Belgian police fired water cannon and volleys of tear gas on Sunday in an attempt to disperse demonstrators in Brussels who gathered to protest against the government's COVID-19 measures and virus vaccinations.
Several thousand protesters turned out, including some from other European countries, angry at the country's health pass and other pandemic restrictions. Banners carried slogans critical of Prime Minister Alexander De Croo as well as the government's measures.
The demonstrators -- who the authorities said numbered around 50,000 -- marched through the capital before gathering in Cinquantenaire Park in the city's European quarter where they expressed their opposition to the government's virus policies.
Riot police were out in force and eventually moved in to disperse the protesters, after they ignored instructions broadcast over loudspeakers that the demonstration was finished and that they should leave.
Police water cannon trucks fired powerful jets at the demonstrators, while thick clouds of smoke and snaking trails of tear gas filled the air.
The windows at the entry to the building of the European External Action Service were also smashed**.**
Sunday's march followed demonstrations in other European capitals this weekend that also drew thousands of people protesting against vaccine mandates and other restrictions.
For several weeks now there have been protests -- some also marred by violence -- against Belgium's health pass. This provides proof of vaccination or a recent COVID test in order to enter restaurants and cultural events in particular.
Earlier this month De Croo said it was important that the Belgian health pass -- known as a "Covid Safe Ticket" -- should remain a "temporary, exceptional measure".
Conditions for obtaining the pass are to be tightened, although for now they remain less strict than in France. However, the Belgian parliament is due to debate turning the health pass into a "vaccine pass", as has happened in the country's western neighbour.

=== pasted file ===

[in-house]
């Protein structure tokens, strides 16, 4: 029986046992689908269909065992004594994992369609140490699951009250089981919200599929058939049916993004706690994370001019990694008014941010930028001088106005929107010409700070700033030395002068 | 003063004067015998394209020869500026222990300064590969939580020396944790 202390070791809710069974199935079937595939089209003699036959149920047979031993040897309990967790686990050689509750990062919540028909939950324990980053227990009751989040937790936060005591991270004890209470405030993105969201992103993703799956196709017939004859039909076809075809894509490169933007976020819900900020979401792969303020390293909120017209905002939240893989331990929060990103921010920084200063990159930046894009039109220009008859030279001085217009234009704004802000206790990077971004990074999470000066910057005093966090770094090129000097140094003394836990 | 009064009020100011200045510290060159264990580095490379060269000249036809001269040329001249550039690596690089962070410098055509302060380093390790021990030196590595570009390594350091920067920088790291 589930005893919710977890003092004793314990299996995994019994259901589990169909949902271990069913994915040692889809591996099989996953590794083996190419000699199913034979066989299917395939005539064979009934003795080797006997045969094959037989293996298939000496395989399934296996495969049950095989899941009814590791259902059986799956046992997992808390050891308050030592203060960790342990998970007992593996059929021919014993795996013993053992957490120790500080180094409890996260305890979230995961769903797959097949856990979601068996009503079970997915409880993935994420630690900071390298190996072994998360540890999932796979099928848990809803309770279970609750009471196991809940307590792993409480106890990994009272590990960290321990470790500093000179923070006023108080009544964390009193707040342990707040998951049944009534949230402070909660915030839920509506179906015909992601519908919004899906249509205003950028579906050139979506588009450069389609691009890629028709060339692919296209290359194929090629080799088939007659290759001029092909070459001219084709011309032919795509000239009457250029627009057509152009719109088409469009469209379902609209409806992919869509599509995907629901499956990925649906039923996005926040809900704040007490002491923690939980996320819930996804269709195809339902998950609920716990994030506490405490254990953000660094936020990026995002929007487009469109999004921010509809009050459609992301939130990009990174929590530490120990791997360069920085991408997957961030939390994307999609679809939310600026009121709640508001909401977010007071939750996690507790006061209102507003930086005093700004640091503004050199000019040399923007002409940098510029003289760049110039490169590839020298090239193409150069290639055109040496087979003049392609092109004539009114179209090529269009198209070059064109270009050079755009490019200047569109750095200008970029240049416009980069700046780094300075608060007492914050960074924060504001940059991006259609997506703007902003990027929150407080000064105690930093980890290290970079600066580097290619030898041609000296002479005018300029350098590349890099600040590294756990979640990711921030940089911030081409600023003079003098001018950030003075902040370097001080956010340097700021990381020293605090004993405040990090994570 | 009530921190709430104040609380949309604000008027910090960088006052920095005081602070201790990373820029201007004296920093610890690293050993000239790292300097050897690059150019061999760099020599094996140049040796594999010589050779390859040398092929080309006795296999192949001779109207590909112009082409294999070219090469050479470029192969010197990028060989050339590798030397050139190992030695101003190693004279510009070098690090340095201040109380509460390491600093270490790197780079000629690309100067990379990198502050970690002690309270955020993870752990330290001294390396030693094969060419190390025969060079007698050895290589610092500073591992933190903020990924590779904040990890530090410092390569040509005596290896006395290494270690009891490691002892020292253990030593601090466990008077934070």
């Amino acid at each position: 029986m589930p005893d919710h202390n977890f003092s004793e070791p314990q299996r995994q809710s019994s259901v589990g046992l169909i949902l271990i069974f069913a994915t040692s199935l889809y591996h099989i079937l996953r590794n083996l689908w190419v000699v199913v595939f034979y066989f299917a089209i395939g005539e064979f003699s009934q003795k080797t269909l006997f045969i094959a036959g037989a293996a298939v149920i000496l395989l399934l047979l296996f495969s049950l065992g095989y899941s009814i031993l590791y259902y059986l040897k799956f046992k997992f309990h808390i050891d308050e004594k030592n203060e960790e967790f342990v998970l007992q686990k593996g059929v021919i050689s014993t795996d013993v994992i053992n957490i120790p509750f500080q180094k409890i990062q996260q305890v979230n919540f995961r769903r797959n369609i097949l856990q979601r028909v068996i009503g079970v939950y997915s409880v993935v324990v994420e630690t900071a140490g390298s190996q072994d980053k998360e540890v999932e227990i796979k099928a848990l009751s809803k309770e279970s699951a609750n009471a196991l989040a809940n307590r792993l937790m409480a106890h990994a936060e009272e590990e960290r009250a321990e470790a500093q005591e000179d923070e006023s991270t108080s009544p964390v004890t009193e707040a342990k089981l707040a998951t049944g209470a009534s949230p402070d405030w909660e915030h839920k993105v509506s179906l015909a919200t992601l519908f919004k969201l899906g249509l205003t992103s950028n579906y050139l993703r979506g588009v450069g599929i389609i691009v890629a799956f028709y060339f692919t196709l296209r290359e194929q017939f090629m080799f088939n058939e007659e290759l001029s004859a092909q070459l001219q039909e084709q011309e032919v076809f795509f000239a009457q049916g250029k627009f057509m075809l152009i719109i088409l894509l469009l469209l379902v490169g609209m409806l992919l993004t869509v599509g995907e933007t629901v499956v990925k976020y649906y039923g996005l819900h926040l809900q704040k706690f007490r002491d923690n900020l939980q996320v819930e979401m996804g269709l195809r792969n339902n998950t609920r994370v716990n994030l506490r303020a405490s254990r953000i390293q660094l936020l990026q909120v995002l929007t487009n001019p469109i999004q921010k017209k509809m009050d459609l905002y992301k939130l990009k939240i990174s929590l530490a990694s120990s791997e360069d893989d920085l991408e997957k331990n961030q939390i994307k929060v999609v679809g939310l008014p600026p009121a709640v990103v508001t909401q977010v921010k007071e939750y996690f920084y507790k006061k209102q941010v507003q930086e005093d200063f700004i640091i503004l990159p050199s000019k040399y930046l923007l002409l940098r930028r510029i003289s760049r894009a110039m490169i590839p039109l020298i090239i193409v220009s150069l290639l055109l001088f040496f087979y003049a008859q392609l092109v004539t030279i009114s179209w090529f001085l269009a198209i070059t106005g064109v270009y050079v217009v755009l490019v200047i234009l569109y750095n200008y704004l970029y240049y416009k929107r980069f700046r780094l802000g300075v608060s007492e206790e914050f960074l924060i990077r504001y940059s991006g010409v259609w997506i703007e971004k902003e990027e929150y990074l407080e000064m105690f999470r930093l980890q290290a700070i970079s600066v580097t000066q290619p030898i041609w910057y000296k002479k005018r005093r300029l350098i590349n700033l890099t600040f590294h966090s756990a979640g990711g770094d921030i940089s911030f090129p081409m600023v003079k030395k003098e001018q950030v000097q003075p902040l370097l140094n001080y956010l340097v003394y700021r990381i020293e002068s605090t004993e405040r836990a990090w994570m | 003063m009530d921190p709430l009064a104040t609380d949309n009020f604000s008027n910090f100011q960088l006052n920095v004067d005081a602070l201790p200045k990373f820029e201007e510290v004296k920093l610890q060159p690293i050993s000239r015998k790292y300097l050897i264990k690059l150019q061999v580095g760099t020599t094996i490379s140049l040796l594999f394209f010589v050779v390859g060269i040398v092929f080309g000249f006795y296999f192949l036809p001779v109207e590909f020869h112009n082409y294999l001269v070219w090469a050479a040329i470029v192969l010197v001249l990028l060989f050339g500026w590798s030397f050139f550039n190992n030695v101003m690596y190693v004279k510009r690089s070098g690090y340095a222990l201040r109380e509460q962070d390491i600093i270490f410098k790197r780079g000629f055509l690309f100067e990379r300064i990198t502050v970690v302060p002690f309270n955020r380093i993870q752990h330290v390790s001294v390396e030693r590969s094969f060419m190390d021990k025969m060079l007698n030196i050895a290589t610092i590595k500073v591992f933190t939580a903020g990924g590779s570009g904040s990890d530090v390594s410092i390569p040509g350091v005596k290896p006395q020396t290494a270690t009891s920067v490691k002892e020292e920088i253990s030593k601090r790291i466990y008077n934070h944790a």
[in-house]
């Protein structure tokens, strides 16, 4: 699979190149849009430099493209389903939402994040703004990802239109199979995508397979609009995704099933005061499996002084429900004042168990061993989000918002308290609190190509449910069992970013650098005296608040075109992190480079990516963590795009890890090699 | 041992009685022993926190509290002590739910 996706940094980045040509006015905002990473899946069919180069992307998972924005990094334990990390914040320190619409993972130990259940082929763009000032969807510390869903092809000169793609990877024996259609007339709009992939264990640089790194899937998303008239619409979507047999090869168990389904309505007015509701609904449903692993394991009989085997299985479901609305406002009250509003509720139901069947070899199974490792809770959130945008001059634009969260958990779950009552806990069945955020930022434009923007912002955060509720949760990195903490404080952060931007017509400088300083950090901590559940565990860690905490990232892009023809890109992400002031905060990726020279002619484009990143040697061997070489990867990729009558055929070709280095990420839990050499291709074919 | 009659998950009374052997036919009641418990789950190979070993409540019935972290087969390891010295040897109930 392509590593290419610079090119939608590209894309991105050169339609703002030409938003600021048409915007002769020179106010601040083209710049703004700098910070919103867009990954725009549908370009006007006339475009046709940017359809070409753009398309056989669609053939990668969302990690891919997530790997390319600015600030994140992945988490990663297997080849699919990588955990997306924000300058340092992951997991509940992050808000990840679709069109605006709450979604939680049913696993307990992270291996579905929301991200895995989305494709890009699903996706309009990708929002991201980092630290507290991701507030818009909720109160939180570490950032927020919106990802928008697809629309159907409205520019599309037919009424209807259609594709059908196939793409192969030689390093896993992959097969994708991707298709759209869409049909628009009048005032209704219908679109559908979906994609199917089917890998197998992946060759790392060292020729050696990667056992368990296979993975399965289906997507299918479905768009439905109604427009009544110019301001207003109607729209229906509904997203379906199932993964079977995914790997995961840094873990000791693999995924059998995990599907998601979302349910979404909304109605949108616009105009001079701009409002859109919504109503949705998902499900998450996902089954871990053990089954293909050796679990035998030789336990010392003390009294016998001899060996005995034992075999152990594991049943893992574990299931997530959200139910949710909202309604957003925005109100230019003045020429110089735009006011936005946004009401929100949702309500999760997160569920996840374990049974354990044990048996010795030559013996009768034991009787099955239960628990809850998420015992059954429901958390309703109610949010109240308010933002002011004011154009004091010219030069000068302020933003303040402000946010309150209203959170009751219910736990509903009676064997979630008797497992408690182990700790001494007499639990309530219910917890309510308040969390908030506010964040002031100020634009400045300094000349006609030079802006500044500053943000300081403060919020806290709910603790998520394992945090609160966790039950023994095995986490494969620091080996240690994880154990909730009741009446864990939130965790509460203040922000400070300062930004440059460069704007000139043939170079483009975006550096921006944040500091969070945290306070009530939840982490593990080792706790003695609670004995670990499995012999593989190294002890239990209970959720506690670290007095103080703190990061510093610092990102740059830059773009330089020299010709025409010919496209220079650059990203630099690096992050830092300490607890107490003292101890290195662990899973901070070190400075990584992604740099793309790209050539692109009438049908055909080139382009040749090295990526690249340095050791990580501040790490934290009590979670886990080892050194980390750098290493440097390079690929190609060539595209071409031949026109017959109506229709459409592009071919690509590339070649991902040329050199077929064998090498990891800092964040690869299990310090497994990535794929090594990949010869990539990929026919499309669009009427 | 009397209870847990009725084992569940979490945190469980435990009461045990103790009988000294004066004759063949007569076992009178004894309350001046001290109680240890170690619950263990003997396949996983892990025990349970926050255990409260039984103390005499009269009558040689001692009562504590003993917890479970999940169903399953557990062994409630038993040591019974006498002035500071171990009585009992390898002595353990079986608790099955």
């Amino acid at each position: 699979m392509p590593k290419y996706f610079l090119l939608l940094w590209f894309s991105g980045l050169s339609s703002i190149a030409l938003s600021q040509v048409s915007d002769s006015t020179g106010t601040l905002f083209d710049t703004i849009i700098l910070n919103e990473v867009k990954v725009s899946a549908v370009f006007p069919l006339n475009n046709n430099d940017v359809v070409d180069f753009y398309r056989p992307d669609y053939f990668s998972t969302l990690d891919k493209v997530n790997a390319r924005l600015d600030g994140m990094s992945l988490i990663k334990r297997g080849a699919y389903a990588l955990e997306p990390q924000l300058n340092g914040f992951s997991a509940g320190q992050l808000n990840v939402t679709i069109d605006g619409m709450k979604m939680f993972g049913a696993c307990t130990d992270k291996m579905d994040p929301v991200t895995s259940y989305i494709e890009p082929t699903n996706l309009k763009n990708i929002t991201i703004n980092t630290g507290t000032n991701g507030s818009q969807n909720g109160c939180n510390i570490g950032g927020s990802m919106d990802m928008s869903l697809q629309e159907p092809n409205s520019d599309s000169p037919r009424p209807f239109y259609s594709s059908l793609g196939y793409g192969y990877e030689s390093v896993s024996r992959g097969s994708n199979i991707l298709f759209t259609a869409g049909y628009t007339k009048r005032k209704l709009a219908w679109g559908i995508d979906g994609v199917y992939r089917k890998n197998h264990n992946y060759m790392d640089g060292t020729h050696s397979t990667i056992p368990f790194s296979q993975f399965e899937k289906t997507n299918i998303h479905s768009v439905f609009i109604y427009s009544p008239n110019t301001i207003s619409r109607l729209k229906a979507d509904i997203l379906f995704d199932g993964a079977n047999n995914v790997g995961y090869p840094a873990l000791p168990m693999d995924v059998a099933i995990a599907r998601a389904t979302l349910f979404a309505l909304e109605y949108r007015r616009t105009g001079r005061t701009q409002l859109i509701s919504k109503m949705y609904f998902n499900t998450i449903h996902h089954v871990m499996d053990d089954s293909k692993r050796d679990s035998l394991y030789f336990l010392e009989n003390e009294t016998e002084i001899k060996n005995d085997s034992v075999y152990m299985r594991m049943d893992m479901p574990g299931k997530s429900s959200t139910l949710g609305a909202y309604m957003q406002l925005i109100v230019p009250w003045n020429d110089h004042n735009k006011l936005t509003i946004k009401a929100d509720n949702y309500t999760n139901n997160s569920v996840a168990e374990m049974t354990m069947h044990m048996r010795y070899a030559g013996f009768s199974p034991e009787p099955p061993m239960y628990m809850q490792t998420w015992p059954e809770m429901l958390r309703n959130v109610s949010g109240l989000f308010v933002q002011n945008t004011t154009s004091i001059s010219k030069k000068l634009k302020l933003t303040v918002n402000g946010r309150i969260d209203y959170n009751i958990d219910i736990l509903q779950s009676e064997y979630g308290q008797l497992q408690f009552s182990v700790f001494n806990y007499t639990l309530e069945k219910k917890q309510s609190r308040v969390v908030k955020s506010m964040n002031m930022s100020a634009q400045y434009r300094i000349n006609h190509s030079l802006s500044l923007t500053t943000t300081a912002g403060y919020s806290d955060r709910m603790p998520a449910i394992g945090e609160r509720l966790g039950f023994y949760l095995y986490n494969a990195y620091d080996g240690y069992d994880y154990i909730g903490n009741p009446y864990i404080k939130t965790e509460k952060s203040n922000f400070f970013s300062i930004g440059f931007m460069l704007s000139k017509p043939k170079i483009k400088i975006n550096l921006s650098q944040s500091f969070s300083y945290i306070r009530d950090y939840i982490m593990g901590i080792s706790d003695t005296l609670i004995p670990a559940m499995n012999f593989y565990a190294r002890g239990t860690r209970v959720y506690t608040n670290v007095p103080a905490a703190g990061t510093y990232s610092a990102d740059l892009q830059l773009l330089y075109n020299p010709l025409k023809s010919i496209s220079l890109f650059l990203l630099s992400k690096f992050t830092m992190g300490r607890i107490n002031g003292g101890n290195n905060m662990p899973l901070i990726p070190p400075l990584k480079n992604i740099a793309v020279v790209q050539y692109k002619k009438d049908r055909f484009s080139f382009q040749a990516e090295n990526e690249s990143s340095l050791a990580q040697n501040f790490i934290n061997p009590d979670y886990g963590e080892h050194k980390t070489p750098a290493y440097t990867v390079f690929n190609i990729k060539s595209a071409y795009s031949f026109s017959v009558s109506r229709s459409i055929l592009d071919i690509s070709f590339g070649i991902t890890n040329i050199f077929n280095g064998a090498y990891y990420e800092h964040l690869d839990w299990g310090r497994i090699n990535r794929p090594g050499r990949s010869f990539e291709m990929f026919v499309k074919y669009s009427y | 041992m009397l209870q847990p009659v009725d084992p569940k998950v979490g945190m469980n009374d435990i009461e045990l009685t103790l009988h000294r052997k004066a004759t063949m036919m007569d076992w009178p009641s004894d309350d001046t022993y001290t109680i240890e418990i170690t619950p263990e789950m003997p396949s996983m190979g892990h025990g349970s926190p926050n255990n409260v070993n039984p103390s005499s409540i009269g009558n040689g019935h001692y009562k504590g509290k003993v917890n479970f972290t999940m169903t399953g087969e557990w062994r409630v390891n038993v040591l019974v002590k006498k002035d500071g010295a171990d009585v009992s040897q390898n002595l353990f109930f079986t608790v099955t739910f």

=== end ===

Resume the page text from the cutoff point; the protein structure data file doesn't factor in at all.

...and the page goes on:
The organisers of Sunday's rally, which included the movements World Wide Demonstration for Freedom et Europeans United for Freedom, had encouraged protesters from other countries to take part in Sunday's demonstration. Dutch, Polish and Romanian flags were visible in the cortege.
"What's happened since 2020 has enabled people to wake up," said Francesca Fanara, who had come from Lille in northern France. Denouncing what he called a "health dictatorship," Adolfo Barbosa from Portugal said it "warms the heart to see these people here".
The rally came as some governments head towards a reduction of health restrictions, despite the persistence of the Omicron COVID-19 variant. The Omicron is now dominant in the European Union and the European Economic Area, the European Centre for Disease Prevention and Control (ECDC) said on Friday.
Belgium saw daily cases surge to above 60,000 last week, the authorities speaking of a "tsunami". But Omicron's effects, less severe than with the Delta variant, have enabled the health system to escape the pressure seen in previous waves.
Figures from Sciensano, Belgium's public health scientific institute, showed that hospitalisations rose by 39% in the week to January 20 compared to the previous seven days, but the number of occupied intensive care beds fell by 10%. Some two-thirds of the adult population have received a booster vaccine dose.
Against this background, the prime minister said on Friday that restaurants and bars could extend their opening hours -- although nightclubs have to remain closed.
In France, the government announced on Thursday that most pandemic restrictions will be lifted during February. These include compulsory mask-wearing outdoors in cities and home working. Nightclubs will be allowed to reopen and concert audiences will again be able to stand.